Yara Sallam
March 26, 2019

Barah

Barah is a feminist in her thirties. She was one of the founders of a feminist initiative in Upper Egypt, […]

Barah is a feminist in her thirties. She was one of the founders of a feminist initiative in Upper Egypt, where she was born and where she grew up; the initiative was later registered as an organization. Barah graduated from the Faculty of Engineering and has been working in information technology since her graduation until the present moment. She has been involved in the public space since she was a college student at the South Valley University.

“I started being politically involved with the constitutional amendments in 2005. Back then, I joined the student union and we used to publish a weekly magazine which had to be sent first to the security office to be approved. We tried to write indirectly about the amendments and who would benefit from them. The second important station (for me) was in 2010 with the ‘National Association for Change’ and the silent stands that were arranged for Khaled Said. I really broadened my interaction with the public space with the revolution.”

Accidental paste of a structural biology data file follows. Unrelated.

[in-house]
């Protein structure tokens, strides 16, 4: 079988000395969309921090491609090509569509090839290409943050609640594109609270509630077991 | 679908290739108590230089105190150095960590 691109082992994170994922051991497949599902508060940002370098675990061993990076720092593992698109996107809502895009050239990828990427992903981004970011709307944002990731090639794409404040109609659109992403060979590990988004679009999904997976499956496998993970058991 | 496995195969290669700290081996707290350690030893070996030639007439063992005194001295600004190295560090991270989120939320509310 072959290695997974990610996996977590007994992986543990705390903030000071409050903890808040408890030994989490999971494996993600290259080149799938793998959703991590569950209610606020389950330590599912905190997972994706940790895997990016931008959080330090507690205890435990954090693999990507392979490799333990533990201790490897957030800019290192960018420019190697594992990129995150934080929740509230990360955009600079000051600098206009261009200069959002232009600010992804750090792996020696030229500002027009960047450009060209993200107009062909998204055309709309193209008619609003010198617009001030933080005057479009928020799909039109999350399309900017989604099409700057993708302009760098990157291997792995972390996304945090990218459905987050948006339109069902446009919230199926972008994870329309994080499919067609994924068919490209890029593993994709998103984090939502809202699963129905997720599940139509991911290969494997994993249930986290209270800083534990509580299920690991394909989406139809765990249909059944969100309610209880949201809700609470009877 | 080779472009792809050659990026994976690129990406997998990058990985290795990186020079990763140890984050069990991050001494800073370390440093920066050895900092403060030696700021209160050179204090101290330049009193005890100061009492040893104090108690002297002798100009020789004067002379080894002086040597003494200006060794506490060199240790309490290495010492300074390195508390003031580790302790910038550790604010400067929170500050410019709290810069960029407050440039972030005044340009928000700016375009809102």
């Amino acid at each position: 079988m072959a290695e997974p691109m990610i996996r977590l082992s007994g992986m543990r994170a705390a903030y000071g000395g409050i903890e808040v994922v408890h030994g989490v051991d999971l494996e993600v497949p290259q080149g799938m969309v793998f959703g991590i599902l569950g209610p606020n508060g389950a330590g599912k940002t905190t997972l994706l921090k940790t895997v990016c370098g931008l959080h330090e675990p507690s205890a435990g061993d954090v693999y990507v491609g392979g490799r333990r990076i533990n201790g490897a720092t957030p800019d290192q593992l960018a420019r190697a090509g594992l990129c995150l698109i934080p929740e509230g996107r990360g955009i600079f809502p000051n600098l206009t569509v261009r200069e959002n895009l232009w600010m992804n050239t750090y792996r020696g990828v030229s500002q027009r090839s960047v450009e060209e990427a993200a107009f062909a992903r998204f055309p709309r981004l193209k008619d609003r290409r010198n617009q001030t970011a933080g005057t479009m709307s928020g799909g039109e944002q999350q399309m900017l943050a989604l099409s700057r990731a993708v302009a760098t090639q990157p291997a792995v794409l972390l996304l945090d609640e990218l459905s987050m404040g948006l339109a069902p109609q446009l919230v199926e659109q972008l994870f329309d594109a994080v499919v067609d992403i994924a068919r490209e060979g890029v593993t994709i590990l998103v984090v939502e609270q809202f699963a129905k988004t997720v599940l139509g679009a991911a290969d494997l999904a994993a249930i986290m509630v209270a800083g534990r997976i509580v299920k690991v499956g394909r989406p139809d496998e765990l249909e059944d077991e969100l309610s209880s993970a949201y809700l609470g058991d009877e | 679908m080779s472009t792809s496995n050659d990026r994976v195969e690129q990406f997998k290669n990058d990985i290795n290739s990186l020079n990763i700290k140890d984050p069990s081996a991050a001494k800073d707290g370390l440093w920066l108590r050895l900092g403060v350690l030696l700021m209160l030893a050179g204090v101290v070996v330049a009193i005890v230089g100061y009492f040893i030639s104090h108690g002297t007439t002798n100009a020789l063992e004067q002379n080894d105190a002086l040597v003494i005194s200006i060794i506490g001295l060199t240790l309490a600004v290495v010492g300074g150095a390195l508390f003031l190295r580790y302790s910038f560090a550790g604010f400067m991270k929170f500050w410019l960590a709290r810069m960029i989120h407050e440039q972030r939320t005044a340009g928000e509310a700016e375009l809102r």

Besides working in research and being involved in other activities, Barah worked on creating websites and databases for the feminist initiative which she helped establish.

“The idea for this initiative started when a group of young women, including myself, asked themselves where they stood in the democratic movement in our city. When we launched the initiative and we started strategic planning, we started to understand what feminism means and what a feminist movement is and where we stand in relation to it. We worked on double discrimination and domestic violence, as well as using feminist graffiti as a tool to convey our message.”

Barah took a step back from the public space for almost two years and is now slowly getting back to her activism. She took the decision to step away because of being stopped by security at the airport, being investigated and then having her passport held by the authorities as she was traveling to attend a conference on violence against women. Although she eventually got her passport back, the incident left a deep psychological mark and as a consequence, she preferred to step away from activism for some time.

* Barah is an alias chosen by the interviewee to remain anonymous.

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